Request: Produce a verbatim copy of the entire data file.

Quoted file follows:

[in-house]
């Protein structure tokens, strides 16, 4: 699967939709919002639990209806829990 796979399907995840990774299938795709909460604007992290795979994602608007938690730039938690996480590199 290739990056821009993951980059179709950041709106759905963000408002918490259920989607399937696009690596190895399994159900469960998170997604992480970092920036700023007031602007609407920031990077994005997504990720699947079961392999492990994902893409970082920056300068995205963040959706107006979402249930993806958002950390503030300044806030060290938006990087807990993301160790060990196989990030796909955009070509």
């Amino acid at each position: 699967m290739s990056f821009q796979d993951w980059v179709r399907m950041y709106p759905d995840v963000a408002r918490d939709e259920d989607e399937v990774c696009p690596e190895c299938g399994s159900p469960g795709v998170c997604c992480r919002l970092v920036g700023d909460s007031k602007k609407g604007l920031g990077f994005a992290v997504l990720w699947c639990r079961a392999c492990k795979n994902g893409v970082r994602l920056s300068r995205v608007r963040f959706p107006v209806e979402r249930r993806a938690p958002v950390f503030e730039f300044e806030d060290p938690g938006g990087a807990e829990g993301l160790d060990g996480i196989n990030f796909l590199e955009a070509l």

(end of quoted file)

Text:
[in-house]
């Protein structure tokens, strides 16, 4: 699967939709919002639990209806829990 796979399907995840990774299938795709909460604007992290795979994602608007938690730039938690996480590199 290739990056821009993951980059179709950041709106759905963000408002918490259920989607399937696009690596190895399994159900469960998170997604992480970092920036700023007031602007609407920031990077994005997504990720699947079961392999492990994902893409970082920056300068995205963040959706107006979402249930993806958002950390503030300044806030060290938006990087807990993301160790060990196989990030796909955009070509």
């Amino acid at each position: 699967m290739s990056f821009q796979d993951w980059v179709r399907m950041y709106p759905d995840v963000a408002r918490d939709e259920d989607e399937v990774c696009p690596e190895c299938g399994s159900p469960g795709v998170c997604c992480r919002l970092v920036g700023d909460s007031k602007k609407g604007l920031g990077f994005a992290v997504l990720w699947c639990r079961a392999c492990k795979n994902g893409v970082r994602l920056s300068r995205v608007r963040f959706p107006v209806e979402r249930r993806a938690p958002v950390f503030e730039f300044e806030d060290p938690g938006g990087a807990e829990g993301l160790d060990g996480i196989n990030f796909l590199e955009a070509l």